Do not let ANYONE take you away from your purpose-- this means especially the inevitable freshman writing program that will employ you as a teaching assistant. Yes, this will make you money which will make it possible for you to keep your student loans to a minimum, but the freshman writing people will do their best to persuade you to believe that TEACHING is your real purpose for being there. They will craftily try to persuade you that you can actually get a decently paying job later on with your MFA.

Do not listen to this. You are there to write. The only teaching jobs that exist out there after your get your degree will either be a.) For successful writers who have published BOOKS (in which case it is the book that matters, not the degree), or b.) Adjunct positions that don't pay shit. If you have to teach, find a way to do it that will not drain the life out of you. In the words of my old teacher "If you don't publish your book, nobody will care that you have an MFA; If you do publish your book, nobody will care that you don't have an MFA." Keep your eye on your writing!

Finally, I would make an argument for doing an MFA a little later in life rather than right out of college. Even a few more years of life experience will add a great deal to your focus and resolve. It will also give you a chance to develop experience that isn't just about being in school, will will be useful later on.

The only last bit of advice I would give is practical: Try to find a program that will give you a fellowship, or at the very least a teaching assistantship. You should not have to actually pay tuition. My program WAIVED my tuition and gave me money to boot. Most of the better programs will have decent financing options (Syracuse University won't even accept you if they can't fund you!). A few however (Iowa comes to mind) are remarkably stingy.

Thx for posting this. *memorizes* If you don't mind saying...where did you go? Would you recommend the place?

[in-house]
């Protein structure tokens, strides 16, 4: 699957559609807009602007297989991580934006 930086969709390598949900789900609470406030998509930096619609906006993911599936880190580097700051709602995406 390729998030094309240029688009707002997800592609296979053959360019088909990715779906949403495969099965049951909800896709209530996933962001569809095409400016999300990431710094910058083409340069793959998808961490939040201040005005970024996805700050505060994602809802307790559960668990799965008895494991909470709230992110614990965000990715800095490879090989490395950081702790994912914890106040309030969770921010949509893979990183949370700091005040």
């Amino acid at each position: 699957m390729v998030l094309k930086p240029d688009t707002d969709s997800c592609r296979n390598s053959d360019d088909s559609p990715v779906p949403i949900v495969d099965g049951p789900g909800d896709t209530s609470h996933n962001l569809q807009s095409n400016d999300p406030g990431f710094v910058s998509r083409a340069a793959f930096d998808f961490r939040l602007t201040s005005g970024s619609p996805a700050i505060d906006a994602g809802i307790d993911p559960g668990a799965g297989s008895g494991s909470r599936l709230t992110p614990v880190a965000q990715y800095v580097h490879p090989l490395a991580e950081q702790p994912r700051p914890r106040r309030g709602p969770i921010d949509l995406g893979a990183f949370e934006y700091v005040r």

Pople was a computational chemist, not a MFA :(
You don't know how many times I reread this looking for the typo.
Ditto. Shameful.
I'm about to start my second and final year of an MA in creative writing. I'm fully funded through work as a teaching assistant for the English department's sophomore lit class for non-majors; I'd disagree with the commenter above who said that teaching is never a good idea when working on an MA/MFA. I loved teaching, though it was certainly time-consuming, and it gave me health insurance and a little money, as well as the opportunity to see if I liked it enough to pursue it after I get my degree. This year I'll teach fiction writing in the fall, then stop teaching to work on my thesis in the spring.

The plan was to have two years to finish and revise my second novel. That's worked a little less well than I'd hoped -- it's just plain easier to work on short fiction than novels when dealing with the workshop format -- but I'm done with the first draft of the novel and have begun revising. And I got several short stories done this year, too.

The plan now is to finish this degree with a completed novel ready to send out, and then go straight into the Ph.D. program here, because I am crazy. And because I had more fun in my literature classes this year than in my workshops.

I have an MFA.

I didn't really have a plan beyond not having to be a secretary anymore at least for the three years I was in school, but the lucky result of it was that employers, the classist fuckers, took a look at my Big Fancy Graduate Degree (ignoring that it's basically in Advanced Basketweaving -- no. More useless. I bet it's damn hard to make a basket, and you can sell it when you're done) and decided I was the class of person to pay much better than the same person but without a Big Fancy Graduate Degree. Also, I finally got the writing-related day jobs I'd been angling for because folks figured if I got a graduate degree in something something writing something I must be purty smart at the writing stuff. This said, it didn't result in enough more money that it would have been worth taking out loans. The U of MN offers TA jobs so you don't have to pay tuition. Otherwise no way would it be worth it. Also, if this person writes speculative fiction, s/he can pretty much forget writing that for the 2-3 years it takes to get the degree, except for in a very few rare places.

The friends of mine with MFAs who wanted to teach are all teaching five comp classes -- working more hours than I am but for less pay and no job security. They have no time to write, and they're each and every one miserable, miserable, miserable. So if you want to teach, get a Ph.D. for the luvva god. If you want to be a desk jockey with more pay, consider a graduate degree.